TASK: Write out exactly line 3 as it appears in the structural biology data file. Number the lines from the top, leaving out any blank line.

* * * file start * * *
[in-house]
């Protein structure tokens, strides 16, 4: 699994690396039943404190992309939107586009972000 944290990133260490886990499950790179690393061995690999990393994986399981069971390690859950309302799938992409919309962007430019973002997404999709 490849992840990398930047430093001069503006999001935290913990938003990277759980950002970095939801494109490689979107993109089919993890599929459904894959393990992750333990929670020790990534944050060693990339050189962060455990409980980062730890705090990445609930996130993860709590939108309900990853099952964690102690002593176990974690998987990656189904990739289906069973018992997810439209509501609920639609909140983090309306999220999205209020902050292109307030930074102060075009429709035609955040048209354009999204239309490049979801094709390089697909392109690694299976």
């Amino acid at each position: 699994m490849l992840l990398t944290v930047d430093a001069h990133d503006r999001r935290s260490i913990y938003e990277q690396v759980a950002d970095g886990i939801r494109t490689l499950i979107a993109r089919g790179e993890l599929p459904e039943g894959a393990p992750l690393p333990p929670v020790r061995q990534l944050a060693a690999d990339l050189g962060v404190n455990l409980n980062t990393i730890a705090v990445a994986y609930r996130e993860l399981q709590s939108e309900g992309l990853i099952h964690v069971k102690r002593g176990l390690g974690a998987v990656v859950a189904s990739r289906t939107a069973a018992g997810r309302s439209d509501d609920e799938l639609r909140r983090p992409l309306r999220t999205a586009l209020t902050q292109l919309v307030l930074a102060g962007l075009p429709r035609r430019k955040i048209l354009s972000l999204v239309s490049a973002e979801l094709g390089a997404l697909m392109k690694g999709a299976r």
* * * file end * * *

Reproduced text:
């Amino acid at each position: 699994m490849l992840l990398t944290v930047d430093a001069h990133d503006r999001r935290s260490i913990y938003e990277q690396v759980a950002d970095g886990i939801r494109t490689l499950i979107a993109r089919g790179e993890l599929p459904e039943g894959a393990p992750l690393p333990p929670v020790r061995q990534l944050a060693a690999d990339l050189g962060v404190n455990l409980n980062t990393i730890a705090v990445a994986y609930r996130e993860l399981q709590s939108e309900g992309l990853i099952h964690v069971k102690r002593g176990l390690g974690a998987v990656v859950a189904s990739r289906t939107a069973a018992g997810r309302s439209d509501d609920e799938l639609r909140r983090p992409l309306r999220t999205a586009l209020t902050q292109l919309v307030l930074a102060g962007l075009p429709r035609r430019k955040i048209l354009s972000l999204v239309s490049a973002e979801l094709g390089a997404l697909m392109k690694g999709a299976r």